Mistakes can still happen in the digital era too though.The tapes of the Bonded By Blood first album -2008's 'Feed The Beast' were shelved. They recorded with well known veteran producer Michael Rosen (Testament etc) but being young and new to the game, they weren't able to perform to his satisfaction.The chemistry was'nt right, so an argument broke out.The recording suffered, sounding very flat, and you could tell it was recorded under a cloud. It was shelved, but 2 songs did make the cut and were issued as bonuses on a seperate disc. The version actually released at retail as Feed The Beast was self-produced by the band quickly and inexpensively at LoveJuice labs in LA. This was a more familiar recording environment for the band as they'd done their demos there in the past.
Recording in a pro studio quickly exposes any flaws in a band, if the timing is out or playing is sloppy, you are immediately exposed.Nowadays of course the producer would simply edit out the bad bits in protools and create digital perfection.You could'nt do that using analogue tapes, it required numerous 'takes' or as a last resort actual scissors and sellotope to cut up and 'edit' the tapes.
It might have been a primitive, almost medieval process, but to many listeners, the old analog recordings often sound better than modern day efforts.The reason is because the mistakes, wayward tempos, and small flaws are baked in, and this quirk gave every album recorded before say 1994, a unique sonic character.They sound human.
Nowadays every metal album you buy sounds freakishly similar to every other one, because they are all pro-tooled to digital perfection, often the exact same presets and software plug ins are used. Any dynamics and wrinkles are ironed out simply so the CD sounds loud in the player. This means that sadly, any individual character the band originally had, is all too often squeezed out in the quest to sound just like everybody else.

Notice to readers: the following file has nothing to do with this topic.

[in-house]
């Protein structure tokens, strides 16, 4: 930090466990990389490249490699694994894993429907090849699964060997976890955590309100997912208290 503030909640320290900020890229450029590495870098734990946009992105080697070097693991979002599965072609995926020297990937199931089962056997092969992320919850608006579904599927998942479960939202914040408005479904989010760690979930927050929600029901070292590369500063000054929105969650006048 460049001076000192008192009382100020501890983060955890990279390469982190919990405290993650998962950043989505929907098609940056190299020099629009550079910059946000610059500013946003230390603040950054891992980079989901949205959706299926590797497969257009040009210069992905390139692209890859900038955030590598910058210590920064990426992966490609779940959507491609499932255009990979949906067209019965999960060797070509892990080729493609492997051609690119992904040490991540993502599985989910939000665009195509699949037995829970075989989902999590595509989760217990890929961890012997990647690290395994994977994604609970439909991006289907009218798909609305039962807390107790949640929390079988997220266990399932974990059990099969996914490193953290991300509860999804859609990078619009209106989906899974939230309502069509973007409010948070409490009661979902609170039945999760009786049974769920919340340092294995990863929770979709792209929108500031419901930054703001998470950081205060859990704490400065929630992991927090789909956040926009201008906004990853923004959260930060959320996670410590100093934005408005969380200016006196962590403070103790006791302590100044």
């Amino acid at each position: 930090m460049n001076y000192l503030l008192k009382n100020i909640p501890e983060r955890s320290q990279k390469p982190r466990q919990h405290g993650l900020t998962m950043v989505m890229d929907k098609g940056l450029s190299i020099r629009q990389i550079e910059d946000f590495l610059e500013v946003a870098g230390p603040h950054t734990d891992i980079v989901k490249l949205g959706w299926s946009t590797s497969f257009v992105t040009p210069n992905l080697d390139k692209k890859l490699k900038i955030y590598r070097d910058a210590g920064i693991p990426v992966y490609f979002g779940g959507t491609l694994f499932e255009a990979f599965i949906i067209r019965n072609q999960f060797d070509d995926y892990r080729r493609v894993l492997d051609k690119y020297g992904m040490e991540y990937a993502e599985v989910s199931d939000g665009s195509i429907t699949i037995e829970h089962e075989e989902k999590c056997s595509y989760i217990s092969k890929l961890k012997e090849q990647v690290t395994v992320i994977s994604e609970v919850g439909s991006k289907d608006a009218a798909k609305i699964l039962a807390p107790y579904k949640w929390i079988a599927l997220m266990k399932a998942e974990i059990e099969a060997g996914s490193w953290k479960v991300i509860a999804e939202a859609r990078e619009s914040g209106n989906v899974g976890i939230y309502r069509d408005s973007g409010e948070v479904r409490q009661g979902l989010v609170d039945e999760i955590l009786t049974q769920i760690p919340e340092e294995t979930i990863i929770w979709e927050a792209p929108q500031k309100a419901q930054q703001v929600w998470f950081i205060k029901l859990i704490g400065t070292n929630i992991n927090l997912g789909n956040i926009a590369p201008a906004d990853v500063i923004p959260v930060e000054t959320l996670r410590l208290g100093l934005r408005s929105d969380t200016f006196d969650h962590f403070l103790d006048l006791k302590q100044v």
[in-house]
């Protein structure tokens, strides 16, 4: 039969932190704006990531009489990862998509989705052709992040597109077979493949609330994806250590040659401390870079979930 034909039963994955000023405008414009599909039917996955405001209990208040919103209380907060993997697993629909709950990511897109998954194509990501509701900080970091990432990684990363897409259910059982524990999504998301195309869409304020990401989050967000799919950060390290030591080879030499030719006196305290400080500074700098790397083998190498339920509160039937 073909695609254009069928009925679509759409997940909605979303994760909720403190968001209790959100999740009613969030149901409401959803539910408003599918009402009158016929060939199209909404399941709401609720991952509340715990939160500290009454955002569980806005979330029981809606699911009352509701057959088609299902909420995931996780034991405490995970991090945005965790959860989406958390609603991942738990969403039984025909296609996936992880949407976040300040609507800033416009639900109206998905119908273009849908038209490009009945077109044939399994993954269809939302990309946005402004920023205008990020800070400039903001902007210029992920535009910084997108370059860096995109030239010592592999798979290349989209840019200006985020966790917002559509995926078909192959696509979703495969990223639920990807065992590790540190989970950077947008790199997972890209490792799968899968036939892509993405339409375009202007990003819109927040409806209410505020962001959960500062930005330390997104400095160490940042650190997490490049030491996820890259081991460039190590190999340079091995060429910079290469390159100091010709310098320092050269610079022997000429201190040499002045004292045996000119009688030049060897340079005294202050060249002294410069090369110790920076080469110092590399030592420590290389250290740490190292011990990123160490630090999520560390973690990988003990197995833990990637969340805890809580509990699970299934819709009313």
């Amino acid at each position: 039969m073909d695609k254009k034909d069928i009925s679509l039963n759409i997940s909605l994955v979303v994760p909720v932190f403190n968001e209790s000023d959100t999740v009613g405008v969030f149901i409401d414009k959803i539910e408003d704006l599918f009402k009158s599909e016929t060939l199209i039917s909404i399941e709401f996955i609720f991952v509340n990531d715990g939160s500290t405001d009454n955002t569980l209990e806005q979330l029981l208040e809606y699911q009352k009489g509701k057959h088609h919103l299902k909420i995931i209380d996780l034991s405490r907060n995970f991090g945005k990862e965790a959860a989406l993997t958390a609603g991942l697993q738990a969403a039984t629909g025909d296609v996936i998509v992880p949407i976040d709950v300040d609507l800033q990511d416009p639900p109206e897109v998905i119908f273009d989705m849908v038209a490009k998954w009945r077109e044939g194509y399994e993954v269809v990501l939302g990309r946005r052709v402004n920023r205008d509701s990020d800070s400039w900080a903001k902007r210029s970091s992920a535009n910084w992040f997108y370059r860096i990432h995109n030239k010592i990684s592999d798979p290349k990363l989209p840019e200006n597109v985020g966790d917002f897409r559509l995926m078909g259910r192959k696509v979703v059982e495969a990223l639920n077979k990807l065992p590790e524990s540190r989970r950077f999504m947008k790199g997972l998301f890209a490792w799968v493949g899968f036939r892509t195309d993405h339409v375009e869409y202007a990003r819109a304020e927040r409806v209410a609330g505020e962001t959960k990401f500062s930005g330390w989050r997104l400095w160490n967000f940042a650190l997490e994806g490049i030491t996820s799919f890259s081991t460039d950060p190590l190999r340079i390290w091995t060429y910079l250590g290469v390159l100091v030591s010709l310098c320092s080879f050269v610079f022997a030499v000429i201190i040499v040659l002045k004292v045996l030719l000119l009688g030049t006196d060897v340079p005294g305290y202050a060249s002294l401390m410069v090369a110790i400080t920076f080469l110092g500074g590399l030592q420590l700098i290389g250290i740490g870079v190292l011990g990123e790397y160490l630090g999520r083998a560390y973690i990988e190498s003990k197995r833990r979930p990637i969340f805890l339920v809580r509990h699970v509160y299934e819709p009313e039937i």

Luckily some producers are bucking this 'Loudness War' trend. Ralph Patlan has created this year for Earache two amazing productions- White Wizzard's 'Over The Top' and the upcoming new Bonded By Blood 'Exiled to Earth'. Both are top notch, lively, dynamic productions, oozing with character and could mark the beginning of a possible return to the traditional art of recording metal - which is capturing the uniqueness of the band in a live(ish) setting, not replicating the sound of the software program.
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Who would of thought after recording Carcass' Original ROP and Vader's debut, that they would of grown to be as big as they are now, just goes to show the Industry is full of suprises at every corner.
Thanks a lot Dig!
That explains a lot! Still, I think most fans would love to hear those Carcass and Vader records, even if they sound like shit. That's just how it is with fans - they want to hear everything.
I always felt that bonus material was stuff the band didn't consider good enough to sell but felt good enough for the labels... I can understand why considering how costly it was to record back then. Any possibility to recoup from an EP, a single or whatever was used.
I think bonus material is just an obsolete thing in 2010. People can download this anywhere now.